As a private equity investor that buys and sells companies all the time, I have the good fortune of seeing both sides of this discussion. There are numerous items of importance, but I am going to focus on three main themes — financial statements, strategic planning and team.
Preparing high-quality financial statements is a critical piece to selling your business or taking on a capital partner. If your financial statements are poor, you send the signal that you may not know your business.
And from a value perspective, if you miss something in the favor of the buyer, they will certainly find it and use it to reduce the value of the business; however, if an error found increases the value of the business, you won’t hear about it until after close, if ever.
Having good financials and financial practices is a strong indication to a buyer or capital partner that you have a well-run business and can even affect value positively. Accurate numbers allow you the ability to truly understand the value of your business.
If you are raising capital, you are trying to get a potential capital provider excited about the investment opportunity. If you are selling, you are trying to show the future owner that you have left them some upside in value to justify the purchase price you are asking.
The process of developing a good strategic plan will help you tell your story and affect how it is received by a potential buyer. It will force you to look for facts or data that can support the story you are trying to tell to prospective buyers or partners.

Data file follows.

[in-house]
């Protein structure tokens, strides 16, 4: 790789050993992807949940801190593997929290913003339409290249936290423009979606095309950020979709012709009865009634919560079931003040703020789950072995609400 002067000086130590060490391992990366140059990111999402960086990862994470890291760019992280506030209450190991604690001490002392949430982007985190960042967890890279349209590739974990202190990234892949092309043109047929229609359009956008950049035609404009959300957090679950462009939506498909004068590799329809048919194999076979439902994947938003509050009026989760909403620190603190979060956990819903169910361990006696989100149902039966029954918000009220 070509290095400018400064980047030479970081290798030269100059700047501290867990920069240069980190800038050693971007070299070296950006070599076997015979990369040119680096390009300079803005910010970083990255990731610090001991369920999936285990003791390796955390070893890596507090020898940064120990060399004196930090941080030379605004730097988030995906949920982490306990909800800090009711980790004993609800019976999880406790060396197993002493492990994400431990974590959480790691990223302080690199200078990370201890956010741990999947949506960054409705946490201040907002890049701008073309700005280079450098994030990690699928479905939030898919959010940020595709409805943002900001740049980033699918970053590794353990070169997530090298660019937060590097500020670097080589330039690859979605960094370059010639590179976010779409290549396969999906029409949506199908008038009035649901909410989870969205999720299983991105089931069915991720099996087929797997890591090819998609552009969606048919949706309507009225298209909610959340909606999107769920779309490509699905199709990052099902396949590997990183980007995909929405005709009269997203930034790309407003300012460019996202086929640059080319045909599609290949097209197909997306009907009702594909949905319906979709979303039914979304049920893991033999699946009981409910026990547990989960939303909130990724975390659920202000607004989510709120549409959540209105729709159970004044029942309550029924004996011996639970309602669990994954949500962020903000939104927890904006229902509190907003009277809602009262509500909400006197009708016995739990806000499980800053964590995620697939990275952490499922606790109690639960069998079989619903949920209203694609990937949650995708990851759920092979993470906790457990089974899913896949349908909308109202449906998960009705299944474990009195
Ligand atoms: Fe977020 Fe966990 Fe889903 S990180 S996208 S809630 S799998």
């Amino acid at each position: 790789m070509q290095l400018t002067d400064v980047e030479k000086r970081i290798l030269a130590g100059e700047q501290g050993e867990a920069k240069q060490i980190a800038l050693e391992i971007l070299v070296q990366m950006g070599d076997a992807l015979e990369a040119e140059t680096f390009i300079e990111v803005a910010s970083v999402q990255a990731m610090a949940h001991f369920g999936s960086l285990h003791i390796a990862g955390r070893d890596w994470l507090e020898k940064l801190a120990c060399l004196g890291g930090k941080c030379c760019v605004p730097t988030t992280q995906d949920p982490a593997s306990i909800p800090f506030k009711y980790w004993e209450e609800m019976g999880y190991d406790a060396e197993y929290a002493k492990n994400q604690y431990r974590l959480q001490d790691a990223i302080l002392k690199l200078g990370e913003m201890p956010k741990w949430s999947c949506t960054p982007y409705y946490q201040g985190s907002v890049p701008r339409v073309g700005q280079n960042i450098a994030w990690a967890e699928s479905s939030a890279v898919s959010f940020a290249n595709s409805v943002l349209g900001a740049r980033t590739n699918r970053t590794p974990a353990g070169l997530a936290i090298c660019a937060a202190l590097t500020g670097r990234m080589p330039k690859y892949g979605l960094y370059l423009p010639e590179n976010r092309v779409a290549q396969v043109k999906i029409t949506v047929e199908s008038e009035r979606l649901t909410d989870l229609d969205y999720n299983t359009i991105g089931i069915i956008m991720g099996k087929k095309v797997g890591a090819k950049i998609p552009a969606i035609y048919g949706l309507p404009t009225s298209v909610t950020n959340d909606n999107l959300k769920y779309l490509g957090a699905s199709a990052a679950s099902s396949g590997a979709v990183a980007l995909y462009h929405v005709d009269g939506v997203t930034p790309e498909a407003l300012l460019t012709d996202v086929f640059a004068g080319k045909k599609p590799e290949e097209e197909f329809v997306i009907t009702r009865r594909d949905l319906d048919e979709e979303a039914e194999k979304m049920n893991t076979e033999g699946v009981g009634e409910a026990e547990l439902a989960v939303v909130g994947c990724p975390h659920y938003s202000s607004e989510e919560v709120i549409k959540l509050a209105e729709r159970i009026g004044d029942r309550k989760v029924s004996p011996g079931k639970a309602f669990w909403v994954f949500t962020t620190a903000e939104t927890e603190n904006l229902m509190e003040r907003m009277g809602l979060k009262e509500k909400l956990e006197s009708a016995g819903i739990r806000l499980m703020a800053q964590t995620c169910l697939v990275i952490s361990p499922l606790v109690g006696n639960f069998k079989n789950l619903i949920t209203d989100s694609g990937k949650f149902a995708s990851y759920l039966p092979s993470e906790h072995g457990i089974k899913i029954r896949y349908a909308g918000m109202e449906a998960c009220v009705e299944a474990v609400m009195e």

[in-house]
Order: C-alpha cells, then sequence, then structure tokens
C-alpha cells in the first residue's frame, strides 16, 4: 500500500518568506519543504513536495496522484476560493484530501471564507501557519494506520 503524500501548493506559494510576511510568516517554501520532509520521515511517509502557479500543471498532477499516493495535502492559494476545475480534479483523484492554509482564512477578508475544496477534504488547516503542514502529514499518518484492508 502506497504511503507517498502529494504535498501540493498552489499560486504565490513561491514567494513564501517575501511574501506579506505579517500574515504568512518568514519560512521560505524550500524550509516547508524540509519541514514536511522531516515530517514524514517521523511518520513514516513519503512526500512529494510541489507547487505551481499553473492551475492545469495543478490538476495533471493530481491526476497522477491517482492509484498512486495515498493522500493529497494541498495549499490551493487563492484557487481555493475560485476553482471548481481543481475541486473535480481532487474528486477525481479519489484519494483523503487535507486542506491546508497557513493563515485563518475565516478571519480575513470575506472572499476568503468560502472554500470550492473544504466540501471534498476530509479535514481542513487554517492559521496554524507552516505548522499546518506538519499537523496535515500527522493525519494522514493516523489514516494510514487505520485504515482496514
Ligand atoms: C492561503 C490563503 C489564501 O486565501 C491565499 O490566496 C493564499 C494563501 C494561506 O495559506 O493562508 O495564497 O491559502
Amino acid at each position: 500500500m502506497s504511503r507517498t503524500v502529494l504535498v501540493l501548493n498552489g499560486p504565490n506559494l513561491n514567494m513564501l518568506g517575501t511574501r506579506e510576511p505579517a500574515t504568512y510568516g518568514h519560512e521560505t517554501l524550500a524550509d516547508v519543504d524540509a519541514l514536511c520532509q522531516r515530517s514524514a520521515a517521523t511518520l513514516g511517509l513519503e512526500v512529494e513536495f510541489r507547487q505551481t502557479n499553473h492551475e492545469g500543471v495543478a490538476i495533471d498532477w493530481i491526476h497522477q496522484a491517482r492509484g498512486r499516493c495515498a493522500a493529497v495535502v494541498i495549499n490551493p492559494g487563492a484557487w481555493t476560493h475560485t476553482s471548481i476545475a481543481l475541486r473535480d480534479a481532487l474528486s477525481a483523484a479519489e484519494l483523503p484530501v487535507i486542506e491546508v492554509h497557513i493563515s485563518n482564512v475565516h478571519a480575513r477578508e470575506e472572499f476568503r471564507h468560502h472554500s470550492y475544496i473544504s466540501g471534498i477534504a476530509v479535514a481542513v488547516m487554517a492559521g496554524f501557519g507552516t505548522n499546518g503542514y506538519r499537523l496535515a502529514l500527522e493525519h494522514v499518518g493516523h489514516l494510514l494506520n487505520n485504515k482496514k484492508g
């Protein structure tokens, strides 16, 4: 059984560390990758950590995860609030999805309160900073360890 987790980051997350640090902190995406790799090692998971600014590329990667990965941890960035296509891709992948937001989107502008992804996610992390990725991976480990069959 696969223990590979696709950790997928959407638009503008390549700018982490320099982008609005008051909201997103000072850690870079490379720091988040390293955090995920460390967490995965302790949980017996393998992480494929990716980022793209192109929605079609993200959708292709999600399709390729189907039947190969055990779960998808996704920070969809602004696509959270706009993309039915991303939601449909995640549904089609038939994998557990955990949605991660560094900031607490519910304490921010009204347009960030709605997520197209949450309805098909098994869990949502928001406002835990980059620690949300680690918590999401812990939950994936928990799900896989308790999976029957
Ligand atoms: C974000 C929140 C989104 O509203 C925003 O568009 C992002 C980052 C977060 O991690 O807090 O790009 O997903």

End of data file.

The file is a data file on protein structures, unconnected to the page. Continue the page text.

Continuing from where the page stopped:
If the data does not support it, then you know that you need to make adjustments. It will also help to ensure that everyone in your organization is on the same page. A real detractor to a buyer or capital partner is not having your senior management team on the same page about the direction of the business and vision for the future.
This team is different than your senior management team. This team includes outside specialists that take part in these very important events each and every day versus most owners, who will only take part in this type of life-changing event once, possibly twice, at best.
These specialists include an attorney (and not just any attorney, but a mergers and acquisitions attorney); an accountant; your controller or CFO; select senior managers; and potentially a financial planner or certified exit planning adviser.
Whether you are raising capital and seeking a new partner or selling your business altogether, some combination of this team is key. Having outside specialists can get expensive, but it can be the difference between a good and bad transaction.
In closing, be prepared by starting as early as you can in the process to maximize your chances of success. And know what success looks like for you and your business. ●
Jeffrey Kadlic is co-founder and managing partner at Evolution Capital Partners LLC.